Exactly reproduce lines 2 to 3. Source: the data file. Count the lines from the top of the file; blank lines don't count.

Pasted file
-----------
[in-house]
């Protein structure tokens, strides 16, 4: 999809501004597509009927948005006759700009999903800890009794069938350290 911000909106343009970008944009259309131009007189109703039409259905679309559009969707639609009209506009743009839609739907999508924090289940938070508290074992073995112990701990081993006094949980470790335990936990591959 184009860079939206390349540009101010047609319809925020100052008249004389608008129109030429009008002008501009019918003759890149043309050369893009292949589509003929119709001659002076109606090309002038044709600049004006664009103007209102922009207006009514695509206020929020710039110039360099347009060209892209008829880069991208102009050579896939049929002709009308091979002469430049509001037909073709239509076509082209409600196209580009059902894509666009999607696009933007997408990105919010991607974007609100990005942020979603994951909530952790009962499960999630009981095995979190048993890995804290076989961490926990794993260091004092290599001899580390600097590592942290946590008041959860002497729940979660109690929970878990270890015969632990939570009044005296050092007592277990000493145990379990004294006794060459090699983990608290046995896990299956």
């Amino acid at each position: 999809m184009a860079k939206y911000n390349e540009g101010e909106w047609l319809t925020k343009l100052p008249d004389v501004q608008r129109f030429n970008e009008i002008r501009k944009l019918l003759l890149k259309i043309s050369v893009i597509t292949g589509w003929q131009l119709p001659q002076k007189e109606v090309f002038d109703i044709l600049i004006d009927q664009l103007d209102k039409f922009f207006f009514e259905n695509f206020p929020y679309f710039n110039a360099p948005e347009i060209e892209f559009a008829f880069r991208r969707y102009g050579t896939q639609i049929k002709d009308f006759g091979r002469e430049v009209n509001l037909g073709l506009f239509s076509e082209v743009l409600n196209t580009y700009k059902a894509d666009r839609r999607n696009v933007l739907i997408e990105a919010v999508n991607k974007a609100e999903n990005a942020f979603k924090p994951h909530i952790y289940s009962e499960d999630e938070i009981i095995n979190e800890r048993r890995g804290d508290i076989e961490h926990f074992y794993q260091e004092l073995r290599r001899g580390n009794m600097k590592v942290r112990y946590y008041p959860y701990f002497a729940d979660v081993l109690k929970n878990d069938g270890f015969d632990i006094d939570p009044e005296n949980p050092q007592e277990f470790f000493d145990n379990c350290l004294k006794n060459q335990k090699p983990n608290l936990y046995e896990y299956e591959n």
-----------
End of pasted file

């Protein structure tokens, strides 16, 4: 999809501004597509009927948005006759700009999903800890009794069938350290 911000909106343009970008944009259309131009007189109703039409259905679309559009969707639609009209506009743009839609739907999508924090289940938070508290074992073995112990701990081993006094949980470790335990936990591959 184009860079939206390349540009101010047609319809925020100052008249004389608008129109030429009008002008501009019918003759890149043309050369893009292949589509003929119709001659002076109606090309002038044709600049004006664009103007209102922009207006009514695509206020929020710039110039360099347009060209892209008829880069991208102009050579896939049929002709009308091979002469430049509001037909073709239509076509082209409600196209580009059902894509666009999607696009933007997408990105919010991607974007609100990005942020979603994951909530952790009962499960999630009981095995979190048993890995804290076989961490926990794993260091004092290599001899580390600097590592942290946590008041959860002497729940979660109690929970878990270890015969632990939570009044005296050092007592277990000493145990379990004294006794060459090699983990608290046995896990299956």
């Amino acid at each position: 999809m184009a860079k939206y911000n390349e540009g101010e909106w047609l319809t925020k343009l100052p008249d004389v501004q608008r129109f030429n970008e009008i002008r501009k944009l019918l003759l890149k259309i043309s050369v893009i597509t292949g589509w003929q131009l119709p001659q002076k007189e109606v090309f002038d109703i044709l600049i004006d009927q664009l103007d209102k039409f922009f207006f009514e259905n695509f206020p929020y679309f710039n110039a360099p948005e347009i060209e892209f559009a008829f880069r991208r969707y102009g050579t896939q639609i049929k002709d009308f006759g091979r002469e430049v009209n509001l037909g073709l506009f239509s076509e082209v743009l409600n196209t580009y700009k059902a894509d666009r839609r999607n696009v933007l739907i997408e990105a919010v999508n991607k974007a609100e999903n990005a942020f979603k924090p994951h909530i952790y289940s009962e499960d999630e938070i009981i095995n979190e800890r048993r890995g804290d508290i076989e961490h926990f074992y794993q260091e004092l073995r290599r001899g580390n009794m600097k590592v942290r112990y946590y008041p959860y701990f002497a729940d979660v081993l109690k929970n878990d069938g270890f015969d632990i006094d939570p009044e005296n949980p050092q007592e277990f470790f000493d145990n379990c350290l004294k006794n060459q335990k090699p983990n608290l936990y046995e896990y299956e591959n």